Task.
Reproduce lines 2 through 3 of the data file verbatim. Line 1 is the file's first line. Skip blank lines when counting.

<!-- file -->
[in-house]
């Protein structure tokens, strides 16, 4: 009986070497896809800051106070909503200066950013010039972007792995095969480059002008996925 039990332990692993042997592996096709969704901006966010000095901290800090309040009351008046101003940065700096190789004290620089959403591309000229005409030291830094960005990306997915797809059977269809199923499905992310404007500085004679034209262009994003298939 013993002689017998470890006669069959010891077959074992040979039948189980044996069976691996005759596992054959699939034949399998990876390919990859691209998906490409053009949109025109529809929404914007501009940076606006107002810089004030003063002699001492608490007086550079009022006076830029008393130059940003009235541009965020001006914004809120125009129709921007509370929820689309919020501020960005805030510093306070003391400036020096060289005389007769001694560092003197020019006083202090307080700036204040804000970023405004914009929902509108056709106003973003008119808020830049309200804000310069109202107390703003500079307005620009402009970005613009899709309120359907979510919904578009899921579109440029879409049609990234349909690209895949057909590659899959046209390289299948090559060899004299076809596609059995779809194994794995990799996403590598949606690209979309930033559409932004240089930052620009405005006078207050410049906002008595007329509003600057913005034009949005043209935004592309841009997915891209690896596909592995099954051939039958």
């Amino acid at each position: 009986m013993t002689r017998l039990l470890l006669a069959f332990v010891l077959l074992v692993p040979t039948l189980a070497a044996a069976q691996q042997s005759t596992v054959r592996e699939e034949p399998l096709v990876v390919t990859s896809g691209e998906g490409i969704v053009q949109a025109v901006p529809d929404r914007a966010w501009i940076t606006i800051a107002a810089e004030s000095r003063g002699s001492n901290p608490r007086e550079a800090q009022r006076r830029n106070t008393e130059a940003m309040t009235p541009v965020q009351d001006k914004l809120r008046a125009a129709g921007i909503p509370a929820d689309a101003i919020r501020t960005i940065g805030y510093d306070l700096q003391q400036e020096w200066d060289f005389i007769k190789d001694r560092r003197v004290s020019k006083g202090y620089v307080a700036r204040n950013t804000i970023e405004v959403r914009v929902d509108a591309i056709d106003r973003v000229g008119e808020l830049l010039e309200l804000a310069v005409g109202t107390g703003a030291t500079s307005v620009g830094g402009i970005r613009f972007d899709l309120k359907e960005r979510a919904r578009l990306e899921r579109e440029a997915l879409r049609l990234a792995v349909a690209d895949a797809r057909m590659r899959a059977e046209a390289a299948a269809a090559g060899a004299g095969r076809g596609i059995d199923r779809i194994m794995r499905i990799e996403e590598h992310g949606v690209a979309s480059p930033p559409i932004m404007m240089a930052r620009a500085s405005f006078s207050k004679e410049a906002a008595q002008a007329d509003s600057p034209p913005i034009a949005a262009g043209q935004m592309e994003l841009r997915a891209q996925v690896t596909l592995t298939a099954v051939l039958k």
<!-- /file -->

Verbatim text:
């Protein structure tokens, strides 16, 4: 009986070497896809800051106070909503200066950013010039972007792995095969480059002008996925 039990332990692993042997592996096709969704901006966010000095901290800090309040009351008046101003940065700096190789004290620089959403591309000229005409030291830094960005990306997915797809059977269809199923499905992310404007500085004679034209262009994003298939 013993002689017998470890006669069959010891077959074992040979039948189980044996069976691996005759596992054959699939034949399998990876390919990859691209998906490409053009949109025109529809929404914007501009940076606006107002810089004030003063002699001492608490007086550079009022006076830029008393130059940003009235541009965020001006914004809120125009129709921007509370929820689309919020501020960005805030510093306070003391400036020096060289005389007769001694560092003197020019006083202090307080700036204040804000970023405004914009929902509108056709106003973003008119808020830049309200804000310069109202107390703003500079307005620009402009970005613009899709309120359907979510919904578009899921579109440029879409049609990234349909690209895949057909590659899959046209390289299948090559060899004299076809596609059995779809194994794995990799996403590598949606690209979309930033559409932004240089930052620009405005006078207050410049906002008595007329509003600057913005034009949005043209935004592309841009997915891209690896596909592995099954051939039958």
């Amino acid at each position: 009986m013993t002689r017998l039990l470890l006669a069959f332990v010891l077959l074992v692993p040979t039948l189980a070497a044996a069976q691996q042997s005759t596992v054959r592996e699939e034949p399998l096709v990876v390919t990859s896809g691209e998906g490409i969704v053009q949109a025109v901006p529809d929404r914007a966010w501009i940076t606006i800051a107002a810089e004030s000095r003063g002699s001492n901290p608490r007086e550079a800090q009022r006076r830029n106070t008393e130059a940003m309040t009235p541009v965020q009351d001006k914004l809120r008046a125009a129709g921007i909503p509370a929820d689309a101003i919020r501020t960005i940065g805030y510093d306070l700096q003391q400036e020096w200066d060289f005389i007769k190789d001694r560092r003197v004290s020019k006083g202090y620089v307080a700036r204040n950013t804000i970023e405004v959403r914009v929902d509108a591309i056709d106003r973003v000229g008119e808020l830049l010039e309200l804000a310069v005409g109202t107390g703003a030291t500079s307005v620009g830094g402009i970005r613009f972007d899709l309120k359907e960005r979510a919904r578009l990306e899921r579109e440029a997915l879409r049609l990234a792995v349909a690209d895949a797809r057909m590659r899959a059977e046209a390289a299948a269809a090559g060899a004299g095969r076809g596609i059995d199923r779809i194994m794995r499905i990799e996403e590598h992310g949606v690209a979309s480059p930033p559409i932004m404007m240089a930052r620009a500085s405005f006078s207050k004679e410049a906002a008595q002008a007329d509003s600057p034209p913005i034009a949005a262009g043209q935004m592309e994003l841009r997915a891209q996925v690896t596909l592995t298939a099954v051939l039958k």